UMMS Affiliation

Department of Psychiatry; Systems and Psychosocial Advances Research Center

Publication Date

4-2-2015

Document Type

Article

Disciplines

Behavior and Behavior Mechanisms | Psychiatric and Mental Health | Psychiatry | Religion | Substance Abuse and Addiction

Abstract

Data from emerging adults (ages 18-29, N = 900) in the National Comorbidity Survey Replication Study was used to examine the influence of childhood and emerging adult religiosity and religious-based decision-making, and childhood adversity, on alcohol use. Childhood religiosity was protective against early alcohol use and progression to later abuse or dependence, but did not significantly offset the influence of childhood adversity on early patterns of heavy drinking in adjusted logistic regression models. Religiosity in emerging adulthood was negatively associated with alcohol use disorders. Protective associations for religiosity varied by gender, ethnicity and childhood adversity histories. Higher religiosity may be protective against early onset alcohol use and later development of alcohol problems, thus, should be considered in prevention programming for youth, particularly in faith-based settings. Mental health providers should allow for integration of clients' religiosity and spirituality beliefs and practices in treatment settings if clients indicate such interest.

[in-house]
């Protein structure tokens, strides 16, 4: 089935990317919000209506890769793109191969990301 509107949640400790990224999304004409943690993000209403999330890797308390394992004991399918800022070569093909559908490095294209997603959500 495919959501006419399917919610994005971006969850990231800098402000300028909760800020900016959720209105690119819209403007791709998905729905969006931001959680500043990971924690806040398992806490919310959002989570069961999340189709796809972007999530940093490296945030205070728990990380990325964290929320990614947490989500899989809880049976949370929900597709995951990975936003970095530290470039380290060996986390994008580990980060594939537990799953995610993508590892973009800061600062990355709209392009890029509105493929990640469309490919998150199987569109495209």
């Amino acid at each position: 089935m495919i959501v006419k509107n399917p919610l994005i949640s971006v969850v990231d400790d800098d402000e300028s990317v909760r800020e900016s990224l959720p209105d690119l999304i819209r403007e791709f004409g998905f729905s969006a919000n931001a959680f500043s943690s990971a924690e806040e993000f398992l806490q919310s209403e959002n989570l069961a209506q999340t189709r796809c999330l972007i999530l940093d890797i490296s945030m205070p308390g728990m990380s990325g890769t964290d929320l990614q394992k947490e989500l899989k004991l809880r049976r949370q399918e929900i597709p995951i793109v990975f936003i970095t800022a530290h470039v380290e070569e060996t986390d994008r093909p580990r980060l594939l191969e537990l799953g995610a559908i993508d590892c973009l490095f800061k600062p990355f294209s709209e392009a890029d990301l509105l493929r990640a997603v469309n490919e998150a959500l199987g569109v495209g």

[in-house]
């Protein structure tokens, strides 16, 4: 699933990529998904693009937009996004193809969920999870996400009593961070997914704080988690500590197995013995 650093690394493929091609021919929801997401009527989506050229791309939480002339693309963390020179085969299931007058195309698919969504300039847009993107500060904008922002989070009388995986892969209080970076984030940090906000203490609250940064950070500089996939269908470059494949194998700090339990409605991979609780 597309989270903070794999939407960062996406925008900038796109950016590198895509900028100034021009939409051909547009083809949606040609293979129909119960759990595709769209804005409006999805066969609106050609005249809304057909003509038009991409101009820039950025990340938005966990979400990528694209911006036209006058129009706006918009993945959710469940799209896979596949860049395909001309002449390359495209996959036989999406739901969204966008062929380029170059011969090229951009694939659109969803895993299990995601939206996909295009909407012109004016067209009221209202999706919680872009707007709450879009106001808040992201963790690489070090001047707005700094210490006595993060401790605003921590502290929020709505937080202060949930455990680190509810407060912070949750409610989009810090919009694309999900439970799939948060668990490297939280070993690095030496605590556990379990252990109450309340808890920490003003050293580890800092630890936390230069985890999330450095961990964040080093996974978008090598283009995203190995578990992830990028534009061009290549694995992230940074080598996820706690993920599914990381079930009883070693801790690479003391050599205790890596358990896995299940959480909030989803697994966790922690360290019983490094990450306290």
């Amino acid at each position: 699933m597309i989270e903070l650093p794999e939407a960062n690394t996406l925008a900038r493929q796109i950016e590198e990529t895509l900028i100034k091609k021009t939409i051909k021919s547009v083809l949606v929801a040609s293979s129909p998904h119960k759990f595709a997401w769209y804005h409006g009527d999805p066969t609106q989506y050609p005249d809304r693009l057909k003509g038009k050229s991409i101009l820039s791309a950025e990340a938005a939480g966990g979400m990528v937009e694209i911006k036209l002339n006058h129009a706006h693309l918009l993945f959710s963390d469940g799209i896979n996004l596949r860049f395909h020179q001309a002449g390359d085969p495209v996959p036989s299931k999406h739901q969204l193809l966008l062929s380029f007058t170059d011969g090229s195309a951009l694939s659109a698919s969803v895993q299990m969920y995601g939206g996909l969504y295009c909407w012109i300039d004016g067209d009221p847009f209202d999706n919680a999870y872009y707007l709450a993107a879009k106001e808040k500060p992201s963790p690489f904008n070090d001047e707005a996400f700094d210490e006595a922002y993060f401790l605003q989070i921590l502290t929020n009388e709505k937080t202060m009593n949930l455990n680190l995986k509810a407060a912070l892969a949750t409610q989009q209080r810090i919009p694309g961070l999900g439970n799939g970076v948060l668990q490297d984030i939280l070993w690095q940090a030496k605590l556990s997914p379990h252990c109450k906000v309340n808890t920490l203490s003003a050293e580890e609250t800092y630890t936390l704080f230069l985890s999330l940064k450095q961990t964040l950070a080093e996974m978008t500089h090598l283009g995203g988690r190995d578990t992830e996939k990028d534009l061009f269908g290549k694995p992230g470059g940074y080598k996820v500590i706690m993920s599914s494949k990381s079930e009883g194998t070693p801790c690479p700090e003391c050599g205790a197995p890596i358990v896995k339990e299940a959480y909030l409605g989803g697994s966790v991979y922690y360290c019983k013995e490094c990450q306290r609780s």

Comments

Citation: Porche MV, Fortuna LR, Wachholtz A, Stone RT. Distal and Proximal Religiosity as Protective Factors for Adolescent and Emerging Adult Alcohol Use. Religions (Basel). 2015;6(2):365-384. PubMed PMID: 26146565; PubMed Central PMCID: PMC4486303. Link to article on publisher's site

This is an open access article distributed under the Creative Commons Attribution License which permits unrestricted use, distribution, and reproduction in any medium, provided the original work is properly cited.

Related Resources

Link to Article in PubMed

Keywords

addiction, adolescence, alcohol use, childhood adversity, emerging adulthood, religion, spirituality

Journal/Book/Conference Title

Religions

PubMed ID

26146565

Creative Commons License

Creative Commons Attribution 4.0 License
This work is licensed under a Creative Commons Attribution 4.0 License.

 
 

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